Every news headline today seems to be lambasting Donald Trump as the deterioration of American politics and the single worst thing that could happen to this country. There is no reason to deny that Trump’s policies and statements are generally racist, sexist and aggressive toward other candidates. However, some good might come out of the strange phenomenon that is Trump after all. While Trump is mobilizing much of the once-hidden Republican Party, succeeding in many states, he is also creating a new enemy for himself — the rest of the American people.
According to the Pew Research Center for the People and the Press, minority groups are statistically less likely to vote in the United States. This is the result of a combination of socioeconomic barriers. Minority groups tend to have lower incomes and have a more difficult time taking time off of work to vote, along with accessing voting stations in a political climate that does not truly address the needs of these diverse populations.
However, with Trump threatening to deport Mexican immigrants and build his signature wall, it appears that he may have unintentionally included those he works against into the political process.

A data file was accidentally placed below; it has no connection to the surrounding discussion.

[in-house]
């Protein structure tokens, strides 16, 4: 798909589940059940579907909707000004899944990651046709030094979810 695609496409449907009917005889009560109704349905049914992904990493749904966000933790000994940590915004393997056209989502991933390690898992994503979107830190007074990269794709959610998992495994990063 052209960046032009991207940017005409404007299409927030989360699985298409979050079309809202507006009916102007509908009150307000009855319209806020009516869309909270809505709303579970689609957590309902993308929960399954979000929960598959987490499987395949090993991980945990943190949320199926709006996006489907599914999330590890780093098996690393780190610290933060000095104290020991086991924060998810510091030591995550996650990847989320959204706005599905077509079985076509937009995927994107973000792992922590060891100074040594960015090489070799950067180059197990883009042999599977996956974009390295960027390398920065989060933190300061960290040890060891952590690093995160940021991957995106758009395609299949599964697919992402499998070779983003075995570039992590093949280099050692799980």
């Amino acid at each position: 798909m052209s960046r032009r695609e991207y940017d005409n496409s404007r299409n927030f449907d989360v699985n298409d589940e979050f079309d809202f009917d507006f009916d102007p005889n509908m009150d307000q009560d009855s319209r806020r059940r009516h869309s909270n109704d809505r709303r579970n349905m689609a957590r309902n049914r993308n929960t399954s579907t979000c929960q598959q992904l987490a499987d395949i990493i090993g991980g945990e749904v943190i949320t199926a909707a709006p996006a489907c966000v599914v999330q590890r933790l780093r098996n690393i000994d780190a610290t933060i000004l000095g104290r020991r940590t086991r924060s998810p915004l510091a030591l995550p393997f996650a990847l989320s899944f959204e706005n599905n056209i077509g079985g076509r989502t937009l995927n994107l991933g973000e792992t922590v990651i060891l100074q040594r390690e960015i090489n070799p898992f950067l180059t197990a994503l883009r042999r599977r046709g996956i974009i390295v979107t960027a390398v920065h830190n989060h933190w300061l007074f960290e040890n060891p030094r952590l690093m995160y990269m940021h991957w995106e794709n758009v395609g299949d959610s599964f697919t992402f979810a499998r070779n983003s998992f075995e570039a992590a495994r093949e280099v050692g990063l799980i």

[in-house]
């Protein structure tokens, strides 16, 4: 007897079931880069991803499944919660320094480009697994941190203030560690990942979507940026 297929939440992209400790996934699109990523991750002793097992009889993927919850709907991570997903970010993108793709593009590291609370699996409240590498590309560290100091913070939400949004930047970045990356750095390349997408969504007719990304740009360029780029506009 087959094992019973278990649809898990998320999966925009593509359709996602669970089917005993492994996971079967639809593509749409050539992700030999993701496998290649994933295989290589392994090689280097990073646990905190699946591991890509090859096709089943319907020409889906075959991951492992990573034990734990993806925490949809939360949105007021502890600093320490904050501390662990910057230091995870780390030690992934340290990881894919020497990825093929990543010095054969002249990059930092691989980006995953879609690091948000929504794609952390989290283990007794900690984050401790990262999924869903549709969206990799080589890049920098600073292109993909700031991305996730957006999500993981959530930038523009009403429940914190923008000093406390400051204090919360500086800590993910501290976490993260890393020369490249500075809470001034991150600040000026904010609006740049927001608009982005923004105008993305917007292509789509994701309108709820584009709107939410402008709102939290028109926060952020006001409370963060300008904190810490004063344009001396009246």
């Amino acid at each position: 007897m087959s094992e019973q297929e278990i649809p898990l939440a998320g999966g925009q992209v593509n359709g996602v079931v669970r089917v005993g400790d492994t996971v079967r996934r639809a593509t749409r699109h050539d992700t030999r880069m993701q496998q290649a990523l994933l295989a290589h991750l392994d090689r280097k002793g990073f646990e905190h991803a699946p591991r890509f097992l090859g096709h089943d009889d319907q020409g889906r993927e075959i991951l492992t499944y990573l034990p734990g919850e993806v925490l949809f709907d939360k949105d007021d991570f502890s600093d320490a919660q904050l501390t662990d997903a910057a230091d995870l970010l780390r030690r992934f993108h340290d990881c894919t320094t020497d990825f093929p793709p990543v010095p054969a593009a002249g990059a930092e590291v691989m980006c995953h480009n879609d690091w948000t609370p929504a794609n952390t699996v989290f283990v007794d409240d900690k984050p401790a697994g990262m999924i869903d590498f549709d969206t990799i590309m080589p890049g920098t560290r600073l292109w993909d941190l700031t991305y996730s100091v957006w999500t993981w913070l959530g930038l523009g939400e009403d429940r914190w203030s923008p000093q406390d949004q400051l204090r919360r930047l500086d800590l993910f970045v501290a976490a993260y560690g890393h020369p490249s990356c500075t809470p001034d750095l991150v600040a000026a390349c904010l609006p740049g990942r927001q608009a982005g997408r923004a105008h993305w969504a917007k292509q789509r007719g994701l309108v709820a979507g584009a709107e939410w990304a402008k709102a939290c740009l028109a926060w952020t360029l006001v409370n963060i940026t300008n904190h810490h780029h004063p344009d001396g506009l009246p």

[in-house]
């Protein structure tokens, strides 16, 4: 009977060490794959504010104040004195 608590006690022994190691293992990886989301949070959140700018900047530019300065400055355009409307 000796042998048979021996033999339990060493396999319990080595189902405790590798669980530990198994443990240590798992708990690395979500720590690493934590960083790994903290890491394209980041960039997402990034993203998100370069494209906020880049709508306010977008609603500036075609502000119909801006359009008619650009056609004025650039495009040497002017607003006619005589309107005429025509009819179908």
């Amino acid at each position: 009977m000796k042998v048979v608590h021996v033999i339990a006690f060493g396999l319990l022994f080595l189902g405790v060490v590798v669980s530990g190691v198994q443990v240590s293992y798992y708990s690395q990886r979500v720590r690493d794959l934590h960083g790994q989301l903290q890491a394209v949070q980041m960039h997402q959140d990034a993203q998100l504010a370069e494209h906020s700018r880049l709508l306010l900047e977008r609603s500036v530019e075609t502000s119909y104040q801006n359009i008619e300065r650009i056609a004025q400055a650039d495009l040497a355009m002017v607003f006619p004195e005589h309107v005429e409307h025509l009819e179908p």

The New York Times reported that naturalization applications among Hispanic immigrants have risen more than they normally do in election years. Additionally, many immigrant communities are mobilizing to vote against Trump within both parties. Taking this into consideration, should Trump win the nomination, the democratic nominee will have the votes of not only Democrats and moderates, but also the often-forgotten minority groups.
It appears as though Trump’s victories are digging his own political grave. Even republicans are aggressively fighting against a Trump victory in the primary, so there is an additional chance that Republican voter turnout will be low if he runs in the general election.
From a political standpoint, for those seeking to “make Donald Drumpf again,” his victories may be the best solution to their problems. But the additional advantage here is a more long-term, social implication. This abnormally contentious election season is bringing forward the voices of people so often left out of the political process. It has ignited a fierce opposition to a very real threat from minority groups, and these groups are beginning to participate in a way they have not before.
The Democratic Party, normally supported by racial minorities more so than the Republican Party, has been trying to appeal to this voter base for decades. The shocking truth is that, perhaps, America needed the exact opposite.